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Becoming a Great “Maritime Power”: A Chinese Dream

Rear Admiral Michael McDevitt, USN (retired)
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In late 2012 the leaders of the Chinese Communist Party announced that becoming a “maritime power” was essential to achieving national goals. This announcement was the culminating point of over a decade of careful Chinese consideration of, and appreciation for, the importance of the maritime domain to China’s continued development, to China’s security, and to China’s vision of its place in the world.

How does China understand the idea of maritime power?

In the Chinese context, maritime power encompasses more than naval power but appreciates the importance of having a world-class navy. The maritime power equation includes a large and effective coast guard; a world-class merchant marine and fishing fleet; a globally recognized shipbuilding capacity; and an ability to harvest or extract economically important maritime resources, especially fish.

The centrality of “power” and “control” in China’s characterization of maritime power

Many Chinese conceptualizations of “maritime power” include notions of power and control. China will not become a maritime power until it can deal with the challenges in defense of its maritime sovereignty, rights, and interests, and deal with what it terms the threat of containment from the sea. China’s vision of maritime power leads inevitably to the judgment that it requires strong marine defense forces—a “powerful” navy and an “advanced” maritime law enforcement force.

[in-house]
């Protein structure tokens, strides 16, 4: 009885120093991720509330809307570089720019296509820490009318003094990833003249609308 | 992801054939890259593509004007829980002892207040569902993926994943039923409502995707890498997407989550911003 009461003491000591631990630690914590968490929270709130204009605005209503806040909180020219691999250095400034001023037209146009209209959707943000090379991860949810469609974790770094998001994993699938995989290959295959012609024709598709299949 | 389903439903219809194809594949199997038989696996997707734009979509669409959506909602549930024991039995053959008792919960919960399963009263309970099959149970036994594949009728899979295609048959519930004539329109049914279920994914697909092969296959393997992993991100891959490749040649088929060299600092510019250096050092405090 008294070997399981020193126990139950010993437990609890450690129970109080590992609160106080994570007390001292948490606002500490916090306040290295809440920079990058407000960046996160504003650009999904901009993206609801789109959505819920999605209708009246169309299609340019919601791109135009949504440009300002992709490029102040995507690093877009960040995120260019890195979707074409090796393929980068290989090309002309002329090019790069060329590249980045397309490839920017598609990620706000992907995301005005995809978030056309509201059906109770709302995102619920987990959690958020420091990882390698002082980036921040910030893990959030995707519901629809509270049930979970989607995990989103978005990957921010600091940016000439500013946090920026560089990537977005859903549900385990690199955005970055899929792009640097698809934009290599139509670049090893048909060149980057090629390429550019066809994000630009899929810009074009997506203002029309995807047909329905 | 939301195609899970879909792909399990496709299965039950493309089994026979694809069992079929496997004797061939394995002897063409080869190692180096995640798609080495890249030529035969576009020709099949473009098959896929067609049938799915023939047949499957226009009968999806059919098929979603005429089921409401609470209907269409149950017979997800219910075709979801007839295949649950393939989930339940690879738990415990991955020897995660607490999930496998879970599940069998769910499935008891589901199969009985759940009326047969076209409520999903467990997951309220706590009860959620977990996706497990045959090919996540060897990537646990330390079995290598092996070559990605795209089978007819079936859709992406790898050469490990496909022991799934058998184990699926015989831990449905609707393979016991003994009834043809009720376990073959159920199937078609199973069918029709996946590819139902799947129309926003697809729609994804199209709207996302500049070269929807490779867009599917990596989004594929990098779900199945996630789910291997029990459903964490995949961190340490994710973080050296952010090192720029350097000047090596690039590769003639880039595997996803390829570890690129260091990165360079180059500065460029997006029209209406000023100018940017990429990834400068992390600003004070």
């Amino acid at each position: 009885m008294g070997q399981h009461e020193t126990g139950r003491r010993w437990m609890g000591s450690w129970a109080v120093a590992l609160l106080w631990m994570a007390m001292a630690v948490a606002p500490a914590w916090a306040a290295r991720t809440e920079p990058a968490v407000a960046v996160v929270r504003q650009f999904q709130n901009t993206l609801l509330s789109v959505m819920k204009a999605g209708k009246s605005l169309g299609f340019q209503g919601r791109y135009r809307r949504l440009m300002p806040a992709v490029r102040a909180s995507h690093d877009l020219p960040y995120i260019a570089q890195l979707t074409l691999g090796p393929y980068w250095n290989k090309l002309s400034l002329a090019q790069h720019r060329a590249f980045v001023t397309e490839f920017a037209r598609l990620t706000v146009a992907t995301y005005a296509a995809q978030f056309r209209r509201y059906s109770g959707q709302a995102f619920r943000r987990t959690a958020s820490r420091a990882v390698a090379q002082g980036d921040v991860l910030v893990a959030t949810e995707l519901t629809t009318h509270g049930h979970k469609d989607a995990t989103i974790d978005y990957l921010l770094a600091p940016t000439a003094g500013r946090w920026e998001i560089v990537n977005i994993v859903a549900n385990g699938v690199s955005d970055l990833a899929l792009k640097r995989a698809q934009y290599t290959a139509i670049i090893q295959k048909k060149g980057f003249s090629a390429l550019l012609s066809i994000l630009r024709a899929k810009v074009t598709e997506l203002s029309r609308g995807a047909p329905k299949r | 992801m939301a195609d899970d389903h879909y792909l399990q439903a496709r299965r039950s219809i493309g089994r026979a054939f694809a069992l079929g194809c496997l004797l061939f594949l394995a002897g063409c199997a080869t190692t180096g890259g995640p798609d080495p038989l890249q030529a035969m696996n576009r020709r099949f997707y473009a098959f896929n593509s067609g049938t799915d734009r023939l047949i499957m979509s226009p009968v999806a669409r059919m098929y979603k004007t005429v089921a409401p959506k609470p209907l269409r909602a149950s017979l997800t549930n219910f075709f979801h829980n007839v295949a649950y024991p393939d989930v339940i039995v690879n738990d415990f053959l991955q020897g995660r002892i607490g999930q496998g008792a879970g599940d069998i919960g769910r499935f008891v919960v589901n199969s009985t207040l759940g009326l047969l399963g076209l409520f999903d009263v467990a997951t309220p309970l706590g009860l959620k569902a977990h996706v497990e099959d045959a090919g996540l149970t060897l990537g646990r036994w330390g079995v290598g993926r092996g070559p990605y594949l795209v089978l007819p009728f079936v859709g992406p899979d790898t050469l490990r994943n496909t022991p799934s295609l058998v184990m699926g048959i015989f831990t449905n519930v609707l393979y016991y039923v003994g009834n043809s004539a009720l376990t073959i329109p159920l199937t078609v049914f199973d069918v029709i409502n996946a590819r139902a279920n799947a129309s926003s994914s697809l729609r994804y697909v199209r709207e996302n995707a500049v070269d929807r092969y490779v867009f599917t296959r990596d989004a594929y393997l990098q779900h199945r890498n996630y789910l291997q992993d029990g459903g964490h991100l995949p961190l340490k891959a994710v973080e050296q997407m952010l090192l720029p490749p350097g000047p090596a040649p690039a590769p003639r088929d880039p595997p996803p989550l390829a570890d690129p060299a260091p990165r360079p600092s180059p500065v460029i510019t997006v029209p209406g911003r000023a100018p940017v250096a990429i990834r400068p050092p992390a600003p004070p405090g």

Why does China want to become a maritime power?

China’s strategic circumstances have changed dramatically over the past 20 years. The dramatic growth in China’s economic and security interests abroad along with longstanding unresolved sovereignty issues such as unification with Taiwan and gaining complete control of land features in the East and South China Seas held by other countries demands a focus on the maritime domain. Importantly, Xi Jinping has embraced maritime power as an essential element of his “China Dream,” leading to a Weltanschauung within the Party and PLA that becoming a “maritime power” is a necessity for China.

Anxiety regarding the security of China’s sea lanes

China’s leaders worry about the security of its seaborne trade. The prominence given to sea lane protection and the protection of overseas interests and Chinese citizens in both the 2015 defense white paper and The Science of Military Strategy makes clear that sea lane (SLOC) security is a major preoccupation for the PLA.

When will China become a maritime power?

Remarks made by senior leaders since 2012 make it clear that the long-term goal is for China to be a leader across all aspects of maritime power; having some of these capabilities means that China has some maritime power but that it is “incomplete.” The research for this paper strongly suggests that China will achieve the goal of being the leading maritime power in all areas except its navy, by 2030.

Is becoming a “maritime power” a credible national objective?

China is not embarking on a maritime power quest with the equivalent of a blank sheet of paper. In a few years it will have the world’s second most capable navy. China is already a world leader in shipbuilding, and it has the world’s largest fishing industry. Its merchant marine ranks either first or second in terms of total number of ships owned by citizens. It already has the world’s largest number of coast guard vessels.

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Details

  • Pages: 160
  • Document Number: IRM-2016-U-013646
  • Publication Date: 6/1/2016
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